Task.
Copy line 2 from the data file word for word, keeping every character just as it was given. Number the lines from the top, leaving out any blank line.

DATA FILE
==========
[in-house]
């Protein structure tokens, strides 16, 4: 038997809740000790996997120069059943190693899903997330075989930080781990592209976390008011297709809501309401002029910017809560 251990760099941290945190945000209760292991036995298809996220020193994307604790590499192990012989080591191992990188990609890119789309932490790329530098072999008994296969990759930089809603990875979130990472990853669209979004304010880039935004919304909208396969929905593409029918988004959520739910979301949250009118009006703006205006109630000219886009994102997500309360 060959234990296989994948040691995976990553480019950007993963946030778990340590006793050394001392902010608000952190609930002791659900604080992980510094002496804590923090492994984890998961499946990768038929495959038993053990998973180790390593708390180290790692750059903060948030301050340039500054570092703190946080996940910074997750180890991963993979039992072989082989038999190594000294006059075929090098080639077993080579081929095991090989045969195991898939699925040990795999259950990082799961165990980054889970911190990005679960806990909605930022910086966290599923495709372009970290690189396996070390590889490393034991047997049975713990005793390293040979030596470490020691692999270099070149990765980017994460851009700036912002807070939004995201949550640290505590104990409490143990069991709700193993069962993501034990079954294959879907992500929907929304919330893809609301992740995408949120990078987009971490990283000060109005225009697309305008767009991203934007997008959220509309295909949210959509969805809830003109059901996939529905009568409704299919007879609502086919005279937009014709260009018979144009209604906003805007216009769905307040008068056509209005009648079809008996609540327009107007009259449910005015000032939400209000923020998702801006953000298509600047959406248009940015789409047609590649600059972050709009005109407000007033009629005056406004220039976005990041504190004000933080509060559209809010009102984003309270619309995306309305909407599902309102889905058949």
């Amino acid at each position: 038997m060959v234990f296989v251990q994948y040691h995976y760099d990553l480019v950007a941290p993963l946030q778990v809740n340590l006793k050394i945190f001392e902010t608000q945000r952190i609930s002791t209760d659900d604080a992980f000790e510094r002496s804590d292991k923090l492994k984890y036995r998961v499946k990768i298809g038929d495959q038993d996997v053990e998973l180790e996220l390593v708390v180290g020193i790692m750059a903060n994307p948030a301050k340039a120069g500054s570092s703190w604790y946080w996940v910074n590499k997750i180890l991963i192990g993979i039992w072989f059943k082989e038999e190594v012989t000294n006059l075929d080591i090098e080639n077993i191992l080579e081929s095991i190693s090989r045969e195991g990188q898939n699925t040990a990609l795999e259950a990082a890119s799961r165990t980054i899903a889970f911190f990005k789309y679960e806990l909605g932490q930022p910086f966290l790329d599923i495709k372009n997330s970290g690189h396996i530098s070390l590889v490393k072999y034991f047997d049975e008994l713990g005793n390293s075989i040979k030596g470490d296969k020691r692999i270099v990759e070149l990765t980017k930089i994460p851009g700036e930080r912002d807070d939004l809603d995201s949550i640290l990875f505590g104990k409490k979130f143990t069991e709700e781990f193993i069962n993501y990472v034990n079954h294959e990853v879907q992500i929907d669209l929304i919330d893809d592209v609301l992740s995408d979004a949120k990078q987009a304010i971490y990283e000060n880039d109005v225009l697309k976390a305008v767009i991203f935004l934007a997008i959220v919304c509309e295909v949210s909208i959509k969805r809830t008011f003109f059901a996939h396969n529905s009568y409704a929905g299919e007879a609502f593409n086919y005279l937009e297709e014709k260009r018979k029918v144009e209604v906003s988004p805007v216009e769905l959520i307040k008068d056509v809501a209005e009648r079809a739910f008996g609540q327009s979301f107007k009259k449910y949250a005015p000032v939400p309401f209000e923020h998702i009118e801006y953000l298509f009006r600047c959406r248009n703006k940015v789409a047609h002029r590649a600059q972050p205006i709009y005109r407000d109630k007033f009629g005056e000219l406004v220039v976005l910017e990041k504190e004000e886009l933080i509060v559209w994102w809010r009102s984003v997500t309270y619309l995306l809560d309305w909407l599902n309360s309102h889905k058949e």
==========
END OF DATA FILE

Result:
């Protein structure tokens, strides 16, 4: 038997809740000790996997120069059943190693899903997330075989930080781990592209976390008011297709809501309401002029910017809560 251990760099941290945190945000209760292991036995298809996220020193994307604790590499192990012989080591191992990188990609890119789309932490790329530098072999008994296969990759930089809603990875979130990472990853669209979004304010880039935004919304909208396969929905593409029918988004959520739910979301949250009118009006703006205006109630000219886009994102997500309360 060959234990296989994948040691995976990553480019950007993963946030778990340590006793050394001392902010608000952190609930002791659900604080992980510094002496804590923090492994984890998961499946990768038929495959038993053990998973180790390593708390180290790692750059903060948030301050340039500054570092703190946080996940910074997750180890991963993979039992072989082989038999190594000294006059075929090098080639077993080579081929095991090989045969195991898939699925040990795999259950990082799961165990980054889970911190990005679960806990909605930022910086966290599923495709372009970290690189396996070390590889490393034991047997049975713990005793390293040979030596470490020691692999270099070149990765980017994460851009700036912002807070939004995201949550640290505590104990409490143990069991709700193993069962993501034990079954294959879907992500929907929304919330893809609301992740995408949120990078987009971490990283000060109005225009697309305008767009991203934007997008959220509309295909949210959509969805809830003109059901996939529905009568409704299919007879609502086919005279937009014709260009018979144009209604906003805007216009769905307040008068056509209005009648079809008996609540327009107007009259449910005015000032939400209000923020998702801006953000298509600047959406248009940015789409047609590649600059972050709009005109407000007033009629005056406004220039976005990041504190004000933080509060559209809010009102984003309270619309995306309305909407599902309102889905058949």